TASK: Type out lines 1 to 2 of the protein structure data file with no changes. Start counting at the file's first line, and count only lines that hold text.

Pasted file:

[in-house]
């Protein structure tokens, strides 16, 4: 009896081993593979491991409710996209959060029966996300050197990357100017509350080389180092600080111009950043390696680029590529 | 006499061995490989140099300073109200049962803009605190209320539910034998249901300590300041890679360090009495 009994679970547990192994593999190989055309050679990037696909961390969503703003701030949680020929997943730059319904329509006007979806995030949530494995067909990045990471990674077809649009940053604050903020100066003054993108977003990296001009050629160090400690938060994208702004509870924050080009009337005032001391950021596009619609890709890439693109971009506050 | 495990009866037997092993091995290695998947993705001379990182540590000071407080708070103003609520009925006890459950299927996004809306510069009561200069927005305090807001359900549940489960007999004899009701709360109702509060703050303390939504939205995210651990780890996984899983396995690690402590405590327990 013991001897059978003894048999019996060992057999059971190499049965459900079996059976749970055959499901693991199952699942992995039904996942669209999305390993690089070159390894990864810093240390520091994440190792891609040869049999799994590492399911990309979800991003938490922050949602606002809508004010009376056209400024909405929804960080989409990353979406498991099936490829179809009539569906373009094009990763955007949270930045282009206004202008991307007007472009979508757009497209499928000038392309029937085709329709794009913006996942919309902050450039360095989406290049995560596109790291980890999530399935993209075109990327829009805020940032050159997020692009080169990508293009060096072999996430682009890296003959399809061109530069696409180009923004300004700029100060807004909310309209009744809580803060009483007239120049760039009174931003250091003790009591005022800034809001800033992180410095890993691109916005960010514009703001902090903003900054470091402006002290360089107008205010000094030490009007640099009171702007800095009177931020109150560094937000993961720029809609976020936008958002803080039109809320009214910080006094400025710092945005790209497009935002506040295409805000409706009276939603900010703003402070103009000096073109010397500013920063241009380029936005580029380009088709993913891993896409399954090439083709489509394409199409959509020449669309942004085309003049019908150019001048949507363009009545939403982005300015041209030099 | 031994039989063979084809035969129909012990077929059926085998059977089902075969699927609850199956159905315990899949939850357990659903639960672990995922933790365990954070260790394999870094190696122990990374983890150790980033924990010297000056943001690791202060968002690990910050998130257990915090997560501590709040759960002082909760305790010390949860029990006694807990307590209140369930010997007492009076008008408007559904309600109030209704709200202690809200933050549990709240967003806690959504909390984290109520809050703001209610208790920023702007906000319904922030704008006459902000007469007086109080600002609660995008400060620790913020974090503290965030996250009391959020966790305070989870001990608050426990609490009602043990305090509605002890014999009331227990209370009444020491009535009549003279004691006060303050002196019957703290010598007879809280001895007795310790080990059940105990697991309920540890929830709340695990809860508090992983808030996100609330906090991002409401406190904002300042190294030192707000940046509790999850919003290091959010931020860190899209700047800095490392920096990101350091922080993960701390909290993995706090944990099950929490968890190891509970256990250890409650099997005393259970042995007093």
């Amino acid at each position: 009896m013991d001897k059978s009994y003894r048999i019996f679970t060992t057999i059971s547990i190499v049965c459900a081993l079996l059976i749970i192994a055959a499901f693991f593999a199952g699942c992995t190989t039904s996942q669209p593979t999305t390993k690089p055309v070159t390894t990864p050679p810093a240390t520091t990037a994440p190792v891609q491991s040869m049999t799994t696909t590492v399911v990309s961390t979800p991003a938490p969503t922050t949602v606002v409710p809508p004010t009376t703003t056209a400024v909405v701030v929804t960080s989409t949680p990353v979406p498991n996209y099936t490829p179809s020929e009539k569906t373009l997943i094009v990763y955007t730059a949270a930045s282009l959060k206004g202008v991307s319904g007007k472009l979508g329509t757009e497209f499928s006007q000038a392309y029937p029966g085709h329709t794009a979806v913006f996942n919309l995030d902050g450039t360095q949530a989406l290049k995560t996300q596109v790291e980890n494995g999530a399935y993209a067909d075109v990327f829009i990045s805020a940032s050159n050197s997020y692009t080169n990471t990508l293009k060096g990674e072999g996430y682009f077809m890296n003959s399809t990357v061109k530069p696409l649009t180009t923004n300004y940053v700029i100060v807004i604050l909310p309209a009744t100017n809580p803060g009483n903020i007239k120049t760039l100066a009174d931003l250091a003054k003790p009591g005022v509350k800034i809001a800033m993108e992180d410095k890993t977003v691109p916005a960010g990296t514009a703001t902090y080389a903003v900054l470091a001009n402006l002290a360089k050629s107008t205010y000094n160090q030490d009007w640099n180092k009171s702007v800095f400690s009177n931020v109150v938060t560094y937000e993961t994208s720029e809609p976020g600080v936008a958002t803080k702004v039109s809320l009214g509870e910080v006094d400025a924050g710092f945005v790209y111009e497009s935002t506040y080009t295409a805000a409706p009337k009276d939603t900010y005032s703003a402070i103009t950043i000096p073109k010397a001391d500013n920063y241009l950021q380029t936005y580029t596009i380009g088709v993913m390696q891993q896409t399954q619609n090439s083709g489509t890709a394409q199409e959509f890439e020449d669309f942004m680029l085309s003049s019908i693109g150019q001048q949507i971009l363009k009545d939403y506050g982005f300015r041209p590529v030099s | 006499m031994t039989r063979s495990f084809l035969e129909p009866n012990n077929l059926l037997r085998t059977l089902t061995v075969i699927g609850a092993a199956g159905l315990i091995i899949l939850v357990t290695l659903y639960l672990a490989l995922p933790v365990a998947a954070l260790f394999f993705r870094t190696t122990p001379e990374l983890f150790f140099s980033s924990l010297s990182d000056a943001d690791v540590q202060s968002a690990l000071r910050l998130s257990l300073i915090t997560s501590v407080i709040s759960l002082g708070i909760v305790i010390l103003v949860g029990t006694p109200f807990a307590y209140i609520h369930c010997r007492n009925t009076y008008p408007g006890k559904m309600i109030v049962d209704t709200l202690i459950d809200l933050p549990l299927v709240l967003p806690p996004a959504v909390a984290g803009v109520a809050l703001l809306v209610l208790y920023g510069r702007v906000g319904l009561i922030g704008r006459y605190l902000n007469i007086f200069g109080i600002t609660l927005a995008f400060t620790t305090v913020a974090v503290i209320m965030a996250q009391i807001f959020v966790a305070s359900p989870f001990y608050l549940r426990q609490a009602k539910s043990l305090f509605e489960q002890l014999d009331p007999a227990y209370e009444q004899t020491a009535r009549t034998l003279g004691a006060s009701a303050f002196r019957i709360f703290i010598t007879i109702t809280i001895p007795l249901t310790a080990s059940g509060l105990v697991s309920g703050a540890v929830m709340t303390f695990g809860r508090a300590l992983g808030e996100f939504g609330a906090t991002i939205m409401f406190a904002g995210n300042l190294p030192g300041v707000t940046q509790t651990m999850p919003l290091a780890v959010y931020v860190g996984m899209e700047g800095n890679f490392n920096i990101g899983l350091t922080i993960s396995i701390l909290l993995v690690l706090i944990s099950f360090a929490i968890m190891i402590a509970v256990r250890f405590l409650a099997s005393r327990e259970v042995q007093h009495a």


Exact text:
[in-house]
């Protein structure tokens, strides 16, 4: 009896081993593979491991409710996209959060029966996300050197990357100017509350080389180092600080111009950043390696680029590529 | 006499061995490989140099300073109200049962803009605190209320539910034998249901300590300041890679360090009495 009994679970547990192994593999190989055309050679990037696909961390969503703003701030949680020929997943730059319904329509006007979806995030949530494995067909990045990471990674077809649009940053604050903020100066003054993108977003990296001009050629160090400690938060994208702004509870924050080009009337005032001391950021596009619609890709890439693109971009506050 | 495990009866037997092993091995290695998947993705001379990182540590000071407080708070103003609520009925006890459950299927996004809306510069009561200069927005305090807001359900549940489960007999004899009701709360109702509060703050303390939504939205995210651990780890996984899983396995690690402590405590327990 013991001897059978003894048999019996060992057999059971190499049965459900079996059976749970055959499901693991199952699942992995039904996942669209999305390993690089070159390894990864810093240390520091994440190792891609040869049999799994590492399911990309979800991003938490922050949602606002809508004010009376056209400024909405929804960080989409990353979406498991099936490829179809009539569906373009094009990763955007949270930045282009206004202008991307007007472009979508757009497209499928000038392309029937085709329709794009913006996942919309902050450039360095989406290049995560596109790291980890999530399935993209075109990327829009805020940032050159997020692009080169990508293009060096072999996430682009890296003959399809061109530069696409180009923004300004700029100060807004909310309209009744809580803060009483007239120049760039009174931003250091003790009591005022800034809001800033992180410095890993691109916005960010514009703001902090903003900054470091402006002290360089107008205010000094030490009007640099009171702007800095009177931020109150560094937000993961720029809609976020936008958002803080039109809320009214910080006094400025710092945005790209497009935002506040295409805000409706009276939603900010703003402070103009000096073109010397500013920063241009380029936005580029380009088709993913891993896409399954090439083709489509394409199409959509020449669309942004085309003049019908150019001048949507363009009545939403982005300015041209030099 | 031994039989063979084809035969129909012990077929059926085998059977089902075969699927609850199956159905315990899949939850357990659903639960672990995922933790365990954070260790394999870094190696122990990374983890150790980033924990010297000056943001690791202060968002690990910050998130257990915090997560501590709040759960002082909760305790010390949860029990006694807990307590209140369930010997007492009076008008408007559904309600109030209704709200202690809200933050549990709240967003806690959504909390984290109520809050703001209610208790920023702007906000319904922030704008006459902000007469007086109080600002609660995008400060620790913020974090503290965030996250009391959020966790305070989870001990608050426990609490009602043990305090509605002890014999009331227990209370009444020491009535009549003279004691006060303050002196019957703290010598007879809280001895007795310790080990059940105990697991309920540890929830709340695990809860508090992983808030996100609330906090991002409401406190904002300042190294030192707000940046509790999850919003290091959010931020860190899209700047800095490392920096990101350091922080993960701390909290993995706090944990099950929490968890190891509970256990250890409650099997005393259970042995007093």